State Senator

State Senators serve 4-year terms of office.

The incumbent is Tim Sheldon who was first elected to this office in 1998. From 1991 to 1997 he was one of the District’s representatives in the House. These are only two of the several elected offices in which he’s served, sometimes simultaneously. He runs as “prefers Democratic Party,” but his top two contributors are the Senate Republican Campaign Committee. Click here to see his key votes. In his voter’s guide statement, his campaign wrote, “He is known as a legislator who works with members of all political parties to find common sense solutions without new taxes.”

The challenger is Irene Bowling, who unsuccessfully ran against Sheldon in 2014. Like Sheldon, she is also running as “prefers Democratic Party.” However, her top single contributor is the 35th Legislative District Democrats. In her official statement she writes, “I know how frustrating it is to see Washington State’s economy flourish while our own district has struggled.” “As a small business owner, I understand the struggles people face every day with red tape, paperwork, and government inefficiency.”

Read More

Here are the Initiatives Coming to Your Ballot this November

This November we’ll see four initiatives on our ballot. And one of those “Advisory Votes” required by law, but which do not carry the force of law. The requirement to hold advisory votes came about through an initiative (I-960) approved by voters in November, 2007.

The online voter’s guide contains a good deal of useful information about each of the initiatives. There you will find a link to the full text of the initiative, an explanatory statement, fiscal impacts, and official arguments for and against each initiative.

Initiative Measure No. 940 “concerns law enforcement.”

According to the explanatory statement, “This measure addresses three aspects of law enforcement. First, it addresses when law enforcement officers may use deadly force. Second, it requires de-escalation and mental health training for officers. Third, it requires officers to provide first aid in certain circumstances.”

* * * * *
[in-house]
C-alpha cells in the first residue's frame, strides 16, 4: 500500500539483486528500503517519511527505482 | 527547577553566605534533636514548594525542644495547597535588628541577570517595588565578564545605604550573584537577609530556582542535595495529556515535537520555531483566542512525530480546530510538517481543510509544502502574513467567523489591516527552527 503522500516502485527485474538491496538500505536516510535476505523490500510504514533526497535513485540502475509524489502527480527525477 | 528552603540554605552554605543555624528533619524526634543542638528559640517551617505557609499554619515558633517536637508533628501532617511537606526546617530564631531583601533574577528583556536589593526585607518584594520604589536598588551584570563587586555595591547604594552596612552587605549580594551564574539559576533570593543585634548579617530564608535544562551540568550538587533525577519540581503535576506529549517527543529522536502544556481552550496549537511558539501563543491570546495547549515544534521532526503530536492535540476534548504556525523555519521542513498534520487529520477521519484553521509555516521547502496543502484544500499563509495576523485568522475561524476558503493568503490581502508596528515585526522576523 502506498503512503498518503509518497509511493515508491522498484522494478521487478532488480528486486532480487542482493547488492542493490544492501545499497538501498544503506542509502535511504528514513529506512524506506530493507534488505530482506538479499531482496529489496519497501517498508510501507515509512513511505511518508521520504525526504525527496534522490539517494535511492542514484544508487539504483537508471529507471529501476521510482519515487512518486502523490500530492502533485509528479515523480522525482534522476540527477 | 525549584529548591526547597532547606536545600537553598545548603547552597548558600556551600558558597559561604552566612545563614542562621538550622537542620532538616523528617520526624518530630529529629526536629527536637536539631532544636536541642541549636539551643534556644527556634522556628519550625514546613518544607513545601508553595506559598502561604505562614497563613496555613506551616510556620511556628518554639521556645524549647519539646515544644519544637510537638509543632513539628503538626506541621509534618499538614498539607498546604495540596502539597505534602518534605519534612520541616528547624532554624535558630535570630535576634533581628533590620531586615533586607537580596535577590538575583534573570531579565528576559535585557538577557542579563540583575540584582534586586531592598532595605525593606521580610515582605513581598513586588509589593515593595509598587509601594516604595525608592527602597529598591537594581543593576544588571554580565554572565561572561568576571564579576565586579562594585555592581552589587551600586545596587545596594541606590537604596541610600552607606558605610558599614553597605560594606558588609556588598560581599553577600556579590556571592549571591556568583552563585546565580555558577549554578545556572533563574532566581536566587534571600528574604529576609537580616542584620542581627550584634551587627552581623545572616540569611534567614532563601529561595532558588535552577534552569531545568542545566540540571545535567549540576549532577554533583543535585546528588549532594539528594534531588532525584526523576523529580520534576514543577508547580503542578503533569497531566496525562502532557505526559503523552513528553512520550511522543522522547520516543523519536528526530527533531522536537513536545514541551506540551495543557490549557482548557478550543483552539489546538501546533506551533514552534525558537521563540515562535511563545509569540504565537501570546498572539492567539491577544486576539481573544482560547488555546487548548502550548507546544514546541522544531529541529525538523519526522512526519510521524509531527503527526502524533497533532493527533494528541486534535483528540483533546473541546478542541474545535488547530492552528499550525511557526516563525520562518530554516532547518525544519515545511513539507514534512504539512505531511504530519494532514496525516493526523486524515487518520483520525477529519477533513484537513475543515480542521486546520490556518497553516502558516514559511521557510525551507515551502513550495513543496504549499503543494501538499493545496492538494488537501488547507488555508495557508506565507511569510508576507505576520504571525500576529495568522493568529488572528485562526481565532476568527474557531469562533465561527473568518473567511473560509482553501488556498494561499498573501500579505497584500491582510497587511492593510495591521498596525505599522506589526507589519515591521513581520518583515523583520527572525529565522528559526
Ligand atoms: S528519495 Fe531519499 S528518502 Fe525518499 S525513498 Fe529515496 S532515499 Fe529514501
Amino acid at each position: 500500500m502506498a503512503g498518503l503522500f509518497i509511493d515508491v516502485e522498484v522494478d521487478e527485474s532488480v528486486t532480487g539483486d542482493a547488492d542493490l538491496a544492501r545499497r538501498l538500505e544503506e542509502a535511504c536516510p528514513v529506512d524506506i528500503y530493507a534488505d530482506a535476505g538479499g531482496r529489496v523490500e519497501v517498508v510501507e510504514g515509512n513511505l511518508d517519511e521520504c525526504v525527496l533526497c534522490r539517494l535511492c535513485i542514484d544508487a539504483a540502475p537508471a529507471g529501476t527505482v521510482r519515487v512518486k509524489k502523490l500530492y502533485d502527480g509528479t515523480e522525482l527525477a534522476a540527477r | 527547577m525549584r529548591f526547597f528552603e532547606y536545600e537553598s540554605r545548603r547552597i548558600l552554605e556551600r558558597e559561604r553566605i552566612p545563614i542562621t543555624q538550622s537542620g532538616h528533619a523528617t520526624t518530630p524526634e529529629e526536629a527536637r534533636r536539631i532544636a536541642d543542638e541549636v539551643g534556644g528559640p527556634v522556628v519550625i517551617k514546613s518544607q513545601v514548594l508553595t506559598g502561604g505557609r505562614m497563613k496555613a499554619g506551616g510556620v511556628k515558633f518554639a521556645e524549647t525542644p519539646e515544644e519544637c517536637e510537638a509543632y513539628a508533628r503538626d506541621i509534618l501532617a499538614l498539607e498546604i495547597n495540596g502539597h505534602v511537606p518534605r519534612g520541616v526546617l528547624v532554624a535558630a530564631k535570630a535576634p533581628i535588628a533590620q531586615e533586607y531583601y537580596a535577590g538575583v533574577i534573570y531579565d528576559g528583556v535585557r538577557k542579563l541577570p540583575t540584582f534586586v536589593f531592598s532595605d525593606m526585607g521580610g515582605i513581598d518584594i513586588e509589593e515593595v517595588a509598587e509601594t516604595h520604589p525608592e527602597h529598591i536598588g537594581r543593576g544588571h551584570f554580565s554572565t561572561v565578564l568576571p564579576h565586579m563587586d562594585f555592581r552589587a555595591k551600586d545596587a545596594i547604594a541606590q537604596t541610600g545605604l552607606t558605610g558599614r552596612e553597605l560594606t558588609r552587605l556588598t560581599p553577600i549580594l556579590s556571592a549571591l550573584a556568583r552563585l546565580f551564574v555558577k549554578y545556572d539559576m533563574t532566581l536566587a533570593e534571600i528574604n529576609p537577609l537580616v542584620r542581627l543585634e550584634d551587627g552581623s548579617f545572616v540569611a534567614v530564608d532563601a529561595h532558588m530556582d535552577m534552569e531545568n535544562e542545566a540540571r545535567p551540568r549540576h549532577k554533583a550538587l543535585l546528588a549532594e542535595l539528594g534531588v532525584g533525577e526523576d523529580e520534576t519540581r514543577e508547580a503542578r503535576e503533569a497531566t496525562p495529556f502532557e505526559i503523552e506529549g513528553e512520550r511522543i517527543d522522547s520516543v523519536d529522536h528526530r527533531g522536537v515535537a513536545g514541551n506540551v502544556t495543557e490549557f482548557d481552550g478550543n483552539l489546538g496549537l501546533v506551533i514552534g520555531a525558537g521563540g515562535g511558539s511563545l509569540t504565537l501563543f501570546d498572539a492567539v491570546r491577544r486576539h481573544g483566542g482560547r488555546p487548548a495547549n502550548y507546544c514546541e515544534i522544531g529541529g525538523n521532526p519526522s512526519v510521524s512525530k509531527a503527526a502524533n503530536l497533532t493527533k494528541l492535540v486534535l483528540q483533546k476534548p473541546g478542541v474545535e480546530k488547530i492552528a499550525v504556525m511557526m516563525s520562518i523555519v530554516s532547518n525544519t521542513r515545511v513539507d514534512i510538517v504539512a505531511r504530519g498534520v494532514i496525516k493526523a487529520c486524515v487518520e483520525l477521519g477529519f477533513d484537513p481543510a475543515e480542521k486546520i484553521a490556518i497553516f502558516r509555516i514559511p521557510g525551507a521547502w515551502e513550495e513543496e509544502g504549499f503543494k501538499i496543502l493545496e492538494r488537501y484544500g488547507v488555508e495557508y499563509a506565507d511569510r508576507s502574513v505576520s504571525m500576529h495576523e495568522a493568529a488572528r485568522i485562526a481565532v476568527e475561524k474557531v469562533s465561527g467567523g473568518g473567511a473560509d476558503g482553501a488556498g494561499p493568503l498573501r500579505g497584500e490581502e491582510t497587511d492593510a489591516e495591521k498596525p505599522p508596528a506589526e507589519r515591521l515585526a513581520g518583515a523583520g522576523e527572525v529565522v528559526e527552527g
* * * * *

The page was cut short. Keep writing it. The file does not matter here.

It’s important that voters realize the importance of this this initiative removes de facto immunity enjoyed by law enforcement in Washington, when deadly force is used. That immunity from prosecution is replaced with a so-called “good faith” standard. It also requires independent investigations of police who use deadly force.

The website at https://www.deescalatewa.org/ provides information in favor of the initiative.

I have been unable to locate a comprehensive website representing arguments opposing the initiative. However, voters should know the Washington State Fraternal Order of Police agreed to restrictions on the use of deadly force, and some of the ideas contained within I-940. But the FOP ultimately announced it opposes I-940. The history for this is confusing. It has to do with steps taken by the Legislature.

The State Legislature passed a bill, HB 303, which was signed in to law this last Spring. You can read that law here and the FOP has said it supports HB 303. The Legislature had expected the passage of HB 303 would ensure I-940 would never make it to voters. A court challenge, however, put the initiative on the ballot, even after a compromise law was passed. The Washington State Supreme Court ruled the passage of HB 303 didn’t follow the law. In its ruling, the Court said lawmakers only have three options when an initiative is qualified for the ballot: approve a competing ballot initiative; reject the voter’s initiative; or amend it, in which case voters have to make the final decision between the original initiative and the amended version. In passing HB 303, the Legislature didn’t choose any of these options. So the Court voided HB 303 and cleared the way for I-940 to appear on the ballot.

Leslie Cushman, co-chair of De-Escalate Washington, was reported to have written, “We appreciate and honor the work we did with law enforcement and will work with law enforcement to make sure the policies in 3003 become law. And to do that, we need the solid policies of 940 in place.”

Read More